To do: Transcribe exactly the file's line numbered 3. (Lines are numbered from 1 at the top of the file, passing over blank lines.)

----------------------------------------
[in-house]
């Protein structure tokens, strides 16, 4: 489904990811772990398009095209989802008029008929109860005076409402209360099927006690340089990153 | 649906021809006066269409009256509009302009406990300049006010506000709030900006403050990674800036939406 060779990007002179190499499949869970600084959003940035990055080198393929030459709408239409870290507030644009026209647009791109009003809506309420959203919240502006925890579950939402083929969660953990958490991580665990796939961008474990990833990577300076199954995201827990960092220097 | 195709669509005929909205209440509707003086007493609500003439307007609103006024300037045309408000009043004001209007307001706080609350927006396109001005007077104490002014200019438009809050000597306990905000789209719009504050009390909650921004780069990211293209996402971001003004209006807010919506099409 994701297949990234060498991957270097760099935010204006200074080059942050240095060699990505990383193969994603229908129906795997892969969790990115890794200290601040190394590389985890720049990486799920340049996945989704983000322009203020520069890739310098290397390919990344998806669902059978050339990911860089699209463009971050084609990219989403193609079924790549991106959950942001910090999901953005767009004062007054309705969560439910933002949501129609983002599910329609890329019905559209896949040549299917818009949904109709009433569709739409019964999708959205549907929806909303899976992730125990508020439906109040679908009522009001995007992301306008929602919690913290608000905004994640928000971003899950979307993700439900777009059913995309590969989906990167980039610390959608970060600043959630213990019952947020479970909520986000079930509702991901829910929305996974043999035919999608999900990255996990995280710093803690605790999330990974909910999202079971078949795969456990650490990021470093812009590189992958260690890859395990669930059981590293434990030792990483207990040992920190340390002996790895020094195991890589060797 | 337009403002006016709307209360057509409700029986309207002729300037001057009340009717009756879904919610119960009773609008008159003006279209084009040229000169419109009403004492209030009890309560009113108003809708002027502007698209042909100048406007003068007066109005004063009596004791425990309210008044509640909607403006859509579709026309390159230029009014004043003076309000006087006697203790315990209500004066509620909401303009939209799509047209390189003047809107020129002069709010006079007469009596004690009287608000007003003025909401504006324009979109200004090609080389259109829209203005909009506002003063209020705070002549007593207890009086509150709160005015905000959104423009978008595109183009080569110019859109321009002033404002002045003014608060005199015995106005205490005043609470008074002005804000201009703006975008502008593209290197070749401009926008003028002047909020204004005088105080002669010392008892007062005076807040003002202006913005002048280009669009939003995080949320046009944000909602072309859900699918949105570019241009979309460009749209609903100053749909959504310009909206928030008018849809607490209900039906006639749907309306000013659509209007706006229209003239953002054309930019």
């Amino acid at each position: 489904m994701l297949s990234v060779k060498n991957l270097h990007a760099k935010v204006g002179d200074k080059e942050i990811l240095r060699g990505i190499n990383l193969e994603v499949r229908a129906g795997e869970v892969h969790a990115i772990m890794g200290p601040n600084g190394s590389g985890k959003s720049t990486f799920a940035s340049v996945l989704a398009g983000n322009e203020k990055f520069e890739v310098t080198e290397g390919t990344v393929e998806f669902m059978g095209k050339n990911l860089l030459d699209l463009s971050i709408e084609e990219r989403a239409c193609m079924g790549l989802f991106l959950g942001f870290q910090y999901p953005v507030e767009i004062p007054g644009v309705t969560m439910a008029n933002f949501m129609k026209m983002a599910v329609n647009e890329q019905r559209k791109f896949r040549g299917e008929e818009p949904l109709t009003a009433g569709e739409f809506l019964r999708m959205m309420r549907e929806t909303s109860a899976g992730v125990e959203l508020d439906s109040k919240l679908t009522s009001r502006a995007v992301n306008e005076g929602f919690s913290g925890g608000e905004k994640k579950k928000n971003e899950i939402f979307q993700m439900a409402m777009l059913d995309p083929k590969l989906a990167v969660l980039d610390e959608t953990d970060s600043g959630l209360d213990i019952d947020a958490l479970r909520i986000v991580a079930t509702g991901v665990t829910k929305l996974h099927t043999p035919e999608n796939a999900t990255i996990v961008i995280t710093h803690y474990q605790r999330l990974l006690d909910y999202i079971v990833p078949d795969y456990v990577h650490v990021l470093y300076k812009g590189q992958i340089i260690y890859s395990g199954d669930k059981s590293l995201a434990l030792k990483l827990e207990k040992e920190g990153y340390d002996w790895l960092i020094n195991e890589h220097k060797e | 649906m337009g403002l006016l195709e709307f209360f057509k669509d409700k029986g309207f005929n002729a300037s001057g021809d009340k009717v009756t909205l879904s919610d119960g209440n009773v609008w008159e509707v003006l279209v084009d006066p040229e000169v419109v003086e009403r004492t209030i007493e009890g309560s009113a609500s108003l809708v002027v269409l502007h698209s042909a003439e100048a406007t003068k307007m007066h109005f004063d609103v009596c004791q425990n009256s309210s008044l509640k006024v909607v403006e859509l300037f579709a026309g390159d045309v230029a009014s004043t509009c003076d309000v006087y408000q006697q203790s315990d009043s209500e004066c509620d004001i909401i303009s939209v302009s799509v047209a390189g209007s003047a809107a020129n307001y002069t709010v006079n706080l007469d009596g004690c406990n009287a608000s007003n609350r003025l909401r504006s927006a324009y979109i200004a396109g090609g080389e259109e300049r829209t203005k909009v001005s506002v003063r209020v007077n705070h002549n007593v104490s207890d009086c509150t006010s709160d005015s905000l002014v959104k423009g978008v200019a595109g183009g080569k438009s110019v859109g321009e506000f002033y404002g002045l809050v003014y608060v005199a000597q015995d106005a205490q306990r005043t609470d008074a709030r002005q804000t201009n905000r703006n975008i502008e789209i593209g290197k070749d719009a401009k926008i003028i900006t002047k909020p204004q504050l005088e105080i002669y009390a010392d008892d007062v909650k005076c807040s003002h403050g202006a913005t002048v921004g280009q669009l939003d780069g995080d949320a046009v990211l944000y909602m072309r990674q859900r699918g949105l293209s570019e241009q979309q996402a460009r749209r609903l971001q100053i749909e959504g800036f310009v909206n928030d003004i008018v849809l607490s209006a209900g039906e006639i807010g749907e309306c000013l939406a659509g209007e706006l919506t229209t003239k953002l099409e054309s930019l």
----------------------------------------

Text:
């Amino acid at each position: 489904m994701l297949s990234v060779k060498n991957l270097h990007a760099k935010v204006g002179d200074k080059e942050i990811l240095r060699g990505i190499n990383l193969e994603v499949r229908a129906g795997e869970v892969h969790a990115i772990m890794g200290p601040n600084g190394s590389g985890k959003s720049t990486f799920a940035s340049v996945l989704a398009g983000n322009e203020k990055f520069e890739v310098t080198e290397g390919t990344v393929e998806f669902m059978g095209k050339n990911l860089l030459d699209l463009s971050i709408e084609e990219r989403a239409c193609m079924g790549l989802f991106l959950g942001f870290q910090y999901p953005v507030e767009i004062p007054g644009v309705t969560m439910a008029n933002f949501m129609k026209m983002a599910v329609n647009e890329q019905r559209k791109f896949r040549g299917e008929e818009p949904l109709t009003a009433g569709e739409f809506l019964r999708m959205m309420r549907e929806t909303s109860a899976g992730v125990e959203l508020d439906s109040k919240l679908t009522s009001r502006a995007v992301n306008e005076g929602f919690s913290g925890g608000e905004k994640k579950k928000n971003e899950i939402f979307q993700m439900a409402m777009l059913d995309p083929k590969l989906a990167v969660l980039d610390e959608t953990d970060s600043g959630l209360d213990i019952d947020a958490l479970r909520i986000v991580a079930t509702g991901v665990t829910k929305l996974h099927t043999p035919e999608n796939a999900t990255i996990v961008i995280t710093h803690y474990q605790r999330l990974l006690d909910y999202i079971v990833p078949d795969y456990v990577h650490v990021l470093y300076k812009g590189q992958i340089i260690y890859s395990g199954d669930k059981s590293l995201a434990l030792k990483l827990e207990k040992e920190g990153y340390d002996w790895l960092i020094n195991e890589h220097k060797e | 649906m337009g403002l006016l195709e709307f209360f057509k669509d409700k029986g309207f005929n002729a300037s001057g021809d009340k009717v009756t909205l879904s919610d119960g209440n009773v609008w008159e509707v003006l279209v084009d006066p040229e000169v419109v003086e009403r004492t209030i007493e009890g309560s009113a609500s108003l809708v002027v269409l502007h698209s042909a003439e100048a406007t003068k307007m007066h109005f004063d609103v009596c004791q425990n009256s309210s008044l509640k006024v909607v403006e859509l300037f579709a026309g390159d045309v230029a009014s004043t509009c003076d309000v006087y408000q006697q203790s315990d009043s209500e004066c509620d004001i909401i303009s939209v302009s799509v047209a390189g209007s003047a809107a020129n307001y002069t709010v006079n706080l007469d009596g004690c406990n009287a608000s007003n609350r003025l909401r504006s927006a324009y979109i200004a396109g090609g080389e259109e300049r829209t203005k909009v001005s506002v003063r209020v007077n705070h002549n007593v104490s207890d009086c509150t006010s709160d005015s905000l002014v959104k423009g978008v200019a595109g183009g080569k438009s110019v859109g321009e506000f002033y404002g002045l809050v003014y608060v005199a000597q015995d106005a205490q306990r005043t609470d008074a709030r002005q804000t201009n905000r703006n975008i502008e789209i593209g290197k070749d719009a401009k926008i003028i900006t002047k909020p204004q504050l005088e105080i002669y009390a010392d008892d007062v909650k005076c807040s003002h403050g202006a913005t002048v921004g280009q669009l939003d780069g995080d949320a046009v990211l944000y909602m072309r990674q859900r699918g949105l293209s570019e241009q979309q996402a460009r749209r609903l971001q100053i749909e959504g800036f310009v909206n928030d003004i008018v849809l607490s209006a209900g039906e006639i807010g749907e309306c000013l939406a659509g209007e706006l919506t229209t003239k953002l099409e054309s930019l």